Brian Snyder/Reuters

From the Center

Every savvy promoter knows that building anticipation with preliminaries is a smart way to increase the interest of the audience leading up to the main event. That’s why theaters show movie previews before the feature film, and why concert bookers have a lesser-known band play before the headliner. It’s the reason that JV teams play before the varsity takes the field.

Special Counsel Jack Smith is not a showman by any stretch of the imagination. But he certainly understands the strategy of building a crowd. As historic and as tumultuous and as earthshaking as the 37-count indictment he filed against former President Trump last week will be for all of us, it actually is just the prelude for an even more cataclysmic legal and political battle that will soon follow.

There is no precedent in American history for even a single federal indictment to be leveled against either a former president or a presidential front-runner – let alone more than three dozen – and so it is impossible to predict the tests our country will face as the case against Trump progresses. It’s clear from the first analyses of the allegations against Trump that extraordinarily sensitive national security intelligence may have been compromised.

But given the historic nature of these charges, little attention is being paid to the other investigation that Smith is leading, which is also likely to result in additional criminal charges against the former president. And legal action against Trump for his role in the January 6 Capitol riots is likely to be even more explosive.

The confidential documents that Trump took with him from the White House are undoubtedly of enormous military and diplomatic import. But even though their potential impact on the nation’s safety is tremendous, that possible danger has not yet been realized (at least to our knowledge). So the impact is still theoretical and therefore less tangible for most of us. The violence of January 6, on the other hand, has left a much more visceral imprint on the country’s psyche, and although many of Trump’s most loyal supporters now dismiss the import of the events of that day, most of the American public does understand the nature of the threat that was posed to our government by those who stormed the Capitol. 

The feelings on both sides of this fight are much deeper and rawer. Trump’s critics see January 6 as a fundamental assault on our democracy and the attack as an act of sedition against the United States. His defenders echo his claims that those who came to the Capitol on his behalf were patriotic Americans protesting an unfair decision against their candidate. By the time Congress voted to ratify Joe Biden’s election, long after midnight, the violence, the death and the destruction had left a permanent stain on our national psyche. 

By contrast, this current battle is about… paper. Important paper and top-secret paper, but paper nonetheless. The potential damage that could occur should any of the confidential information stored at Mar-a-Lago have fallen into the wrong hands is catastrophic. But at this moment, the consequences of Trump’s recklessness with those documents are still unknown. On the other hand, the harm done by the mob that invaded the Capitol is something that most Americans have seen and felt. For most of us, those scars have never fully healed, and a prolonged public clash over Trump’s culpability for the events of that day will reopen those wounds.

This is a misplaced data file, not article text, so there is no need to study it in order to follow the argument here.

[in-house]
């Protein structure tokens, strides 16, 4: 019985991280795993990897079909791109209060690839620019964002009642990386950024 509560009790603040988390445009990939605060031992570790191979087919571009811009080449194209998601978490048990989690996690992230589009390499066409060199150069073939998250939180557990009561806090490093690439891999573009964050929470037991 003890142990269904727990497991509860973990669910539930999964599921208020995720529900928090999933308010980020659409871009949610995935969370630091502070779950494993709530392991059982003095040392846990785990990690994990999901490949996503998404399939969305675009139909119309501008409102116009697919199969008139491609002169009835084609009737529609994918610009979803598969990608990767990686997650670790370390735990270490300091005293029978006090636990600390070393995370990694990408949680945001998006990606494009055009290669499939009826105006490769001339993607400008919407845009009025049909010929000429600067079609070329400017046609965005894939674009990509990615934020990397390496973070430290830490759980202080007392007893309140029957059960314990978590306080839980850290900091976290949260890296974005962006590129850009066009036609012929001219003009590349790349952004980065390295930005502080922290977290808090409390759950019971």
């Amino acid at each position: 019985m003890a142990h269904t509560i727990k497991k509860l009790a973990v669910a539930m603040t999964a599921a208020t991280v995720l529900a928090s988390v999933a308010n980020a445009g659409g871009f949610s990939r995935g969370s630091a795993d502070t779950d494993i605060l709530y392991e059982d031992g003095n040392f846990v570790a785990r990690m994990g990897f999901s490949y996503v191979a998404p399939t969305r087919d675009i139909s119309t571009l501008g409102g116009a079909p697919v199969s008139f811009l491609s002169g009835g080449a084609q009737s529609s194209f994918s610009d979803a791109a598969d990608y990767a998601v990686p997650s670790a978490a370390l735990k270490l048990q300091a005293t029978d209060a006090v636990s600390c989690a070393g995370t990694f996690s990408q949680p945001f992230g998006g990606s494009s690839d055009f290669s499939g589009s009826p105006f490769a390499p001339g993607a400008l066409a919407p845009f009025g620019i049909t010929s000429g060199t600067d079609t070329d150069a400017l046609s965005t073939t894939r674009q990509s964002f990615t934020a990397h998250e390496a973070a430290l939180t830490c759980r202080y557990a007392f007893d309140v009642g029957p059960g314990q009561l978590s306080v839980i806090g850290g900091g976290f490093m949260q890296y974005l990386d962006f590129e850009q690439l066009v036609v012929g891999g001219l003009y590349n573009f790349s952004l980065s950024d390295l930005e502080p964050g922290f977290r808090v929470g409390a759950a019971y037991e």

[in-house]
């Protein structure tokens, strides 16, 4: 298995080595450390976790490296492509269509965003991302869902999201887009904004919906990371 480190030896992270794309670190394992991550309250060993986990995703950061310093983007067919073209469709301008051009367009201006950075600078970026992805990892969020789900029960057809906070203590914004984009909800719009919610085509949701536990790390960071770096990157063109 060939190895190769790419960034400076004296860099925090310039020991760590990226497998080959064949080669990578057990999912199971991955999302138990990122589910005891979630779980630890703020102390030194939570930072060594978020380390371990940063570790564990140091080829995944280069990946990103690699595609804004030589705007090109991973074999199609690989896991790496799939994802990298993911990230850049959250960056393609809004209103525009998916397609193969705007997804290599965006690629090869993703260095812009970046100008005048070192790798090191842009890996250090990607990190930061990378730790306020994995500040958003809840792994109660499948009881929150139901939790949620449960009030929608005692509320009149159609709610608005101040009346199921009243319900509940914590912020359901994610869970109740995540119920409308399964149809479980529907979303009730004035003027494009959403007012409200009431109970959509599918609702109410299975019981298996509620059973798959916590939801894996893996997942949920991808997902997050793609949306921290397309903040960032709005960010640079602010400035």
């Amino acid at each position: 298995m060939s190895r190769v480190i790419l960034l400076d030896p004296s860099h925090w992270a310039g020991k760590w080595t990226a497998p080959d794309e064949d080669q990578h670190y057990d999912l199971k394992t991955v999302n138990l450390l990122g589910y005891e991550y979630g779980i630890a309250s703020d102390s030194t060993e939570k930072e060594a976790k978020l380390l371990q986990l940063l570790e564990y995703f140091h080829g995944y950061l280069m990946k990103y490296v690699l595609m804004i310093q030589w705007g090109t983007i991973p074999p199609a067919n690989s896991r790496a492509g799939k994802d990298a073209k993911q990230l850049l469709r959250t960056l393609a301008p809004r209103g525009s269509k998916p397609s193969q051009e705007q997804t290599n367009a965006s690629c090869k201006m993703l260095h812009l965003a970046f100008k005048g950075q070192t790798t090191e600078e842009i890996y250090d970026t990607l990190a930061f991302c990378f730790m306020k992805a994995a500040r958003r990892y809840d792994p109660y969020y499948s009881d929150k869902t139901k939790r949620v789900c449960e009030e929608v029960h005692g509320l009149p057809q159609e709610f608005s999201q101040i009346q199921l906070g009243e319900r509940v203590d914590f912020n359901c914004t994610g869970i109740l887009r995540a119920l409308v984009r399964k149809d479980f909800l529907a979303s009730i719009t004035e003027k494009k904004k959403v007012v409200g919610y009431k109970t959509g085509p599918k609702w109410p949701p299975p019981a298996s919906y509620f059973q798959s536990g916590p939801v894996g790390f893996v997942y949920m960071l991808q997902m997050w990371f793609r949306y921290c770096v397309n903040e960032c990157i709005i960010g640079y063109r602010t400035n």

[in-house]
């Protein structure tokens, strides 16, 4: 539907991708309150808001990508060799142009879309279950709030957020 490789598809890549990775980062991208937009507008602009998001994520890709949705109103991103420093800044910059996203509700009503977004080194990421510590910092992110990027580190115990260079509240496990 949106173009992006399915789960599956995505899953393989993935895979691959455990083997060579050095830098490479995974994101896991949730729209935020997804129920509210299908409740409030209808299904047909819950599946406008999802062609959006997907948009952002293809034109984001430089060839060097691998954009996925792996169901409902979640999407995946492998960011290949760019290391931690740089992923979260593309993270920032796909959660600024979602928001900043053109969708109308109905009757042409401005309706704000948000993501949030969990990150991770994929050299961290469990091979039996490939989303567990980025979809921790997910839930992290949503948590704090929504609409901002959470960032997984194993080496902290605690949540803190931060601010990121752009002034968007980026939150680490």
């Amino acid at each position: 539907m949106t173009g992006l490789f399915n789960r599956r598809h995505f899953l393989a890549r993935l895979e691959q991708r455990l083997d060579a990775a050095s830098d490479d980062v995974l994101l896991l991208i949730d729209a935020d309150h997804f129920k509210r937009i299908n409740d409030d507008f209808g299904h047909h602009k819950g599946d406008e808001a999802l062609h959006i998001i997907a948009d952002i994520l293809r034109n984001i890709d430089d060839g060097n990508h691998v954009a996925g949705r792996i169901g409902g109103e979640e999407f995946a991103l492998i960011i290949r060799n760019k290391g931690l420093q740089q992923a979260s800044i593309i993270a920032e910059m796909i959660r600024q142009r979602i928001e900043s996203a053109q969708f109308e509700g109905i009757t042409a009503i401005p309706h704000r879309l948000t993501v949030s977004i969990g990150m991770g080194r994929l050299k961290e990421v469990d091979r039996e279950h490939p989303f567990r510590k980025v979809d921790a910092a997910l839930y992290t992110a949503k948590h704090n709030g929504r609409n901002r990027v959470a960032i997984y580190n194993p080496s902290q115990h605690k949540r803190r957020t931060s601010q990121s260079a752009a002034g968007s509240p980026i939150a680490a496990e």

Because emotions run so much more deeply over the January 6 assault, those legal charges will lead to an even more divisive political brawl than the one that has just gotten underway. As hard as it might be to believe, this current fight is merely the undercard for the even more bruising one to follow.

It’s impossible to predict when Smith might move on this second front. But in the not-too-distant future, we’re likely to see indictments regarding January 6 that will open an even uglier chapter in an already wrenching saga. We moved beyond any plausible precedents some time ago: this is uncharted political and societal landscape.

We are about to be put through a test of our country, our Constitution and ourselves the likes of which we have never faced before. I am confident that we will meet this challenge, but there will be plenty of bumps and bruises and blood in the water before we get there. But this is just the beginning.

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Dan Schnur is a Professor at the University of California – Berkeley, Pepperdine University, and the University of Southern California, where he teaches courses in politics, communications and leadership. Dan is a No Party Preference voter, but previously worked on four presidential and three gubernatorial campaigns, serving as the national Director of Communications for the 2000 presidential campaign of U.S. Senator John McCain and the chief media spokesman for California Governor Pete Wilson. He has a Center bias.

This piece was reviewed and edited by Isaiah Anthony, Deputy Blog Editor (Center bias).